Echinacea is a widely respected medicinal herb that is native to Eastern North America. So much so that several variietes have been cultivated with the intent of improving upon the original wildflower.
Echinicea is a tall hardy perennial that is easily grown in Zones 3 – 10. It was originally used to treat wounds. In addition to its antiseptic properties, it is also used to boost immune systems.
Echinicea is so easy to start from seed that it can be direct seeded in the garden. For early indoor starts, it is best to wait until just a month before last frosts. Transplant seedlings at least a foot apart.
Echinacea will grow almost anywhere … from full sun to part shade. In poor soil it will reach at least two feet and in well nourished soil it can easily reach four feet. For best results, do not harvest any part of new plants until the second or third year.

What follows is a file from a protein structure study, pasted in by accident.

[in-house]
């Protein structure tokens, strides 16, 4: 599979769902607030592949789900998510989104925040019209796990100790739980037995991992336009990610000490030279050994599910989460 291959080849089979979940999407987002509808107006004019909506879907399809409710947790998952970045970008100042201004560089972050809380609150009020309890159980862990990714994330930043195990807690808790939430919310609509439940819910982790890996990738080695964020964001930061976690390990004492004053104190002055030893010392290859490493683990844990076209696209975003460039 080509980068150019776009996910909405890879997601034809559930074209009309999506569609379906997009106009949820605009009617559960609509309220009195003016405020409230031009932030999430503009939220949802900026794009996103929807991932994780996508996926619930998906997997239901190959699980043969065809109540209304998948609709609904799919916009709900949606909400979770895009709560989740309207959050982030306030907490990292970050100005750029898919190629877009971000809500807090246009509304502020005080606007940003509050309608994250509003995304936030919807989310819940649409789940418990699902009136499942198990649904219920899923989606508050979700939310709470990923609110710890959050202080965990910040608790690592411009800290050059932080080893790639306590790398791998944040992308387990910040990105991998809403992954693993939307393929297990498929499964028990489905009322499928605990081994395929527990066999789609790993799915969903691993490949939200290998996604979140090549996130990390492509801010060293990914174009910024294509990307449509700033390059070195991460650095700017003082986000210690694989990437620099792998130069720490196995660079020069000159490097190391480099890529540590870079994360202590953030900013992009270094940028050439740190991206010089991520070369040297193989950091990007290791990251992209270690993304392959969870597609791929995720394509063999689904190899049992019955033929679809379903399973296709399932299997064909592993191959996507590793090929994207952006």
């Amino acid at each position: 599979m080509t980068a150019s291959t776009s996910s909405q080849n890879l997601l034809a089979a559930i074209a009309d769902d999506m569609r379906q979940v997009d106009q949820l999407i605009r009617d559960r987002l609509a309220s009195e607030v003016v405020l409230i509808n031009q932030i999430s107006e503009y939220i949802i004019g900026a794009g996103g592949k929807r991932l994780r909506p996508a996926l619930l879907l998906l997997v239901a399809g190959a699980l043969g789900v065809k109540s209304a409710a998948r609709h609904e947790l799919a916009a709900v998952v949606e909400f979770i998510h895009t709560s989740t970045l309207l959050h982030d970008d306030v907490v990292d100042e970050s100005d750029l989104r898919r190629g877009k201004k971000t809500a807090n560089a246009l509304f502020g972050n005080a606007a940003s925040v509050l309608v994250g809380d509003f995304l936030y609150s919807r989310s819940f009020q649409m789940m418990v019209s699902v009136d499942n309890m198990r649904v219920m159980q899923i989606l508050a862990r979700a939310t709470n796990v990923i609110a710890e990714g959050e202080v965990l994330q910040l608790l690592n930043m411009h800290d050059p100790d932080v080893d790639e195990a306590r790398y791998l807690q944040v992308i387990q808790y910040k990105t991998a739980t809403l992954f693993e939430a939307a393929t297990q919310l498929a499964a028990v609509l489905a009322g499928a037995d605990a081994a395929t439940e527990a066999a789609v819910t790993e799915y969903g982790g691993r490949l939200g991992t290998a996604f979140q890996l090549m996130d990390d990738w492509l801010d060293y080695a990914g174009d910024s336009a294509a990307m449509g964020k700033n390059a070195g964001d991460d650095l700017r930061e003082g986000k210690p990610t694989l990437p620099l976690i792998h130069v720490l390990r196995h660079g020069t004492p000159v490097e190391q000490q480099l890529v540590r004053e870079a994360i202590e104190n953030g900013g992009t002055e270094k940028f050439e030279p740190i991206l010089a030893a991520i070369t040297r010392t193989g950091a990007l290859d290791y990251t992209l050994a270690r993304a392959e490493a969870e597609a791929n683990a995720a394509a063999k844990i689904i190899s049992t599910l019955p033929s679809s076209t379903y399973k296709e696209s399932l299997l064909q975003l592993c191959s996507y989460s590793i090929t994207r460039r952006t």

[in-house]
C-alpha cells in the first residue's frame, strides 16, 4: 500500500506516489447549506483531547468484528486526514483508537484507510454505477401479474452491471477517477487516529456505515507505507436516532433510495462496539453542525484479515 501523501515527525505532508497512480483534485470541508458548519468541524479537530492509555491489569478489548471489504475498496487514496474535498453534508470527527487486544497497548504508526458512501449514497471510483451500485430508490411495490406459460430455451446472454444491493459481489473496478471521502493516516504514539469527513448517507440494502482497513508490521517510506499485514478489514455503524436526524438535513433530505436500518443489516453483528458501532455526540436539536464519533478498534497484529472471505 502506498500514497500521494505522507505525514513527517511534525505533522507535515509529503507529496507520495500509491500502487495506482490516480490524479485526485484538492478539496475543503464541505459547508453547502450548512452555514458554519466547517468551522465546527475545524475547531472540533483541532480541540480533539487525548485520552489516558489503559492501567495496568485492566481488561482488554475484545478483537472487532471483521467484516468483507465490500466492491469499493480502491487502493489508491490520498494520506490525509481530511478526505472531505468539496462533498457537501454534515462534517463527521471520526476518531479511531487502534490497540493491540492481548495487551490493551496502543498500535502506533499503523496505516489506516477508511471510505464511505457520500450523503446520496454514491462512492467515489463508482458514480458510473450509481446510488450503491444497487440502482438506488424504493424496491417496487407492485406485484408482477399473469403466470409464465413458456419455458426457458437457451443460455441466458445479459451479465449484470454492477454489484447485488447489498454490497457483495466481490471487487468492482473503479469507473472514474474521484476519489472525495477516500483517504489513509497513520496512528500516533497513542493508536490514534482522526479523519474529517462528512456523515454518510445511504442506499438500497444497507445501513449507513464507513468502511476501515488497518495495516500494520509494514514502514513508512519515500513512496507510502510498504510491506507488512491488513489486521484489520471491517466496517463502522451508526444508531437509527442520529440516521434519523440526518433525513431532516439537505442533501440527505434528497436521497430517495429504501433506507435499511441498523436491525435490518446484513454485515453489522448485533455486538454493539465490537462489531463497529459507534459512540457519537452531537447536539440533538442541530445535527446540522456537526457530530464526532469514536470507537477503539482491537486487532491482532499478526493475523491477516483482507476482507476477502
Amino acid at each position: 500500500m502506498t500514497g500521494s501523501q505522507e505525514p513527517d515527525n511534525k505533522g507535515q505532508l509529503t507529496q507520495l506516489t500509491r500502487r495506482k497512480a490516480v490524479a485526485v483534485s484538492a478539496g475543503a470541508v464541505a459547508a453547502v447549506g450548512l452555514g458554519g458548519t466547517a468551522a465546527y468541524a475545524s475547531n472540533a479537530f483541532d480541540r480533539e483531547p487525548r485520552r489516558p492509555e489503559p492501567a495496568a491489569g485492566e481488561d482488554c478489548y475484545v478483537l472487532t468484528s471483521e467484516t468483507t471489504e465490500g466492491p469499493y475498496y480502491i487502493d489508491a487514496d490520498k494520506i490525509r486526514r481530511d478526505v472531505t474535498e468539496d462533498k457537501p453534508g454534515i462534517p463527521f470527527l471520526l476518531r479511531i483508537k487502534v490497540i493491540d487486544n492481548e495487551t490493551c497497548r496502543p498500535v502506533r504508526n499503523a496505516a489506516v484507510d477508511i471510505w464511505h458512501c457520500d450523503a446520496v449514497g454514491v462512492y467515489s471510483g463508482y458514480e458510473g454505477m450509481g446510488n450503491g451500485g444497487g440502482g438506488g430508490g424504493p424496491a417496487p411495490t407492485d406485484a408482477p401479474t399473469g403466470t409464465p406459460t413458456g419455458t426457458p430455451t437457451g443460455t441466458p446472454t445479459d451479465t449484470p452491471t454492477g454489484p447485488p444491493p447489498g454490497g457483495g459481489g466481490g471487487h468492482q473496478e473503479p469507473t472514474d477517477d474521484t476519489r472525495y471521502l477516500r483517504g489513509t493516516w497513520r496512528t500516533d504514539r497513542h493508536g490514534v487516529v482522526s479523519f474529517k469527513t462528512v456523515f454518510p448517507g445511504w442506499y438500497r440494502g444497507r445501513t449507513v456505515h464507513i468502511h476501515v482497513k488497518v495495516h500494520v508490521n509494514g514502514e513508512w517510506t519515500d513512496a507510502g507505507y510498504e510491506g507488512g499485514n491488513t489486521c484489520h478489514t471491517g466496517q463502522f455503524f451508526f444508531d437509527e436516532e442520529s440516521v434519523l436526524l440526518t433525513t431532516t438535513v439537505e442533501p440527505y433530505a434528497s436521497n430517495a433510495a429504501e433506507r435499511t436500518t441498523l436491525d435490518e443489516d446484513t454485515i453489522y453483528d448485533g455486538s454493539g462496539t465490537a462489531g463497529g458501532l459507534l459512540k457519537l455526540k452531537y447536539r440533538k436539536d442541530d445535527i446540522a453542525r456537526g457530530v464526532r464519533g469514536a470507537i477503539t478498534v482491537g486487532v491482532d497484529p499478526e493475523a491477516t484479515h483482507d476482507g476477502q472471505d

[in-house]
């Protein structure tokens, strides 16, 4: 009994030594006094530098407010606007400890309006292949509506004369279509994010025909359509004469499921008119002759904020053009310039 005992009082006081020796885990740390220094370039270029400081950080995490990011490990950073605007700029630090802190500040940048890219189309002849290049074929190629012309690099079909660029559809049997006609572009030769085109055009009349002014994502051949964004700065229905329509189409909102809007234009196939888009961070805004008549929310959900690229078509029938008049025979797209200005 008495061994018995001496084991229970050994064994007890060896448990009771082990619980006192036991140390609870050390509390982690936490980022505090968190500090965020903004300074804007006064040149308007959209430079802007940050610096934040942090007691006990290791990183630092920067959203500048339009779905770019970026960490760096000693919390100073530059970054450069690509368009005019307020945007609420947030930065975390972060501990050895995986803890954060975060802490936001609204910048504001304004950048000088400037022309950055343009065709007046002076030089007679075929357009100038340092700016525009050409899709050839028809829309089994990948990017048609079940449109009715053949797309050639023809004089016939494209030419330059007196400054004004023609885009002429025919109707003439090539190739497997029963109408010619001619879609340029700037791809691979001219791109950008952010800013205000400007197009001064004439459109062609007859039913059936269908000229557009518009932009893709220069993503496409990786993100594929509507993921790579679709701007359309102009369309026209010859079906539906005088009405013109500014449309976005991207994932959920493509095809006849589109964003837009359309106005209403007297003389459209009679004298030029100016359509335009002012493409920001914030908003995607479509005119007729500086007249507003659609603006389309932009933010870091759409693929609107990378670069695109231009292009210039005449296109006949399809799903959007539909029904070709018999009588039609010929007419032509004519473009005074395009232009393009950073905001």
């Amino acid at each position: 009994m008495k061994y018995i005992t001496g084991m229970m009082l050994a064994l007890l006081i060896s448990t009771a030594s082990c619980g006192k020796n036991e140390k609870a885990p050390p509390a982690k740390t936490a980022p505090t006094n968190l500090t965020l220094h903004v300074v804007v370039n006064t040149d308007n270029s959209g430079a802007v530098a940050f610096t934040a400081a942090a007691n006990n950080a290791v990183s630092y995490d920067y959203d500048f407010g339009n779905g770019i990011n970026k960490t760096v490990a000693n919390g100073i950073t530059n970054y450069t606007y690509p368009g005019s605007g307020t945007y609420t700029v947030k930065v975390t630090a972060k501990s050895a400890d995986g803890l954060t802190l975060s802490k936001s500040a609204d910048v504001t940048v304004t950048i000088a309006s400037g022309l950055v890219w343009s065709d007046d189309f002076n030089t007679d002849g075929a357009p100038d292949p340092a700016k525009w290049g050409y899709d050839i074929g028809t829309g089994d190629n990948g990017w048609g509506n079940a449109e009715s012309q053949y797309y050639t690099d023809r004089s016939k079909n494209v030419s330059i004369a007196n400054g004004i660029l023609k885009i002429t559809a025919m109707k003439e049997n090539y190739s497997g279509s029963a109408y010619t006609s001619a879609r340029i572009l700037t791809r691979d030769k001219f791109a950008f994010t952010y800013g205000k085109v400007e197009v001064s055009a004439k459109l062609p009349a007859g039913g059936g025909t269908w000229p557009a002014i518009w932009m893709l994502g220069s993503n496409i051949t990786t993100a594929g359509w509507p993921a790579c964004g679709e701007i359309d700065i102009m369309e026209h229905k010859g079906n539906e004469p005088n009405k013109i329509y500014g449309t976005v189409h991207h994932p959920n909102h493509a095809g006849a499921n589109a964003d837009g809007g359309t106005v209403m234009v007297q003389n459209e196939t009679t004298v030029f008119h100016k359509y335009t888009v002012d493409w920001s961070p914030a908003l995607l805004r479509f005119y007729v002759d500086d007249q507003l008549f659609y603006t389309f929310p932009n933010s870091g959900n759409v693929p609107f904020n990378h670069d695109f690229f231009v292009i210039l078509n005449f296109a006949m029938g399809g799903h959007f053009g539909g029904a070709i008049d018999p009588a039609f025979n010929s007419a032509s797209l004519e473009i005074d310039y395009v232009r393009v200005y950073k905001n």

In addition to the native echinacea purpurea, there are cultivated varieties. thes are the ones that I know of:
- Magnus and
- White Swan – both of which are easy to start from seed
- Ruby Giant, which is not available in seed
- Narrowleaf, and
- Pale Purple – both of which are difficult to start from seed
- Yellow Echinacea which can be tricky to start from seed
This plant makes a splendid ornamental as it flowers almost all summer long.
For medicinal purposes, it is best to wait to harvest the roots until after the first hard frosts when the rest of the plant begins to die back.. Please note that although the crown can be replanted, the ‘new’ plant will be more ornamental than medicinal.
Although this is a hardy plant, it will benefit from a heavy mulch of the straw before winter.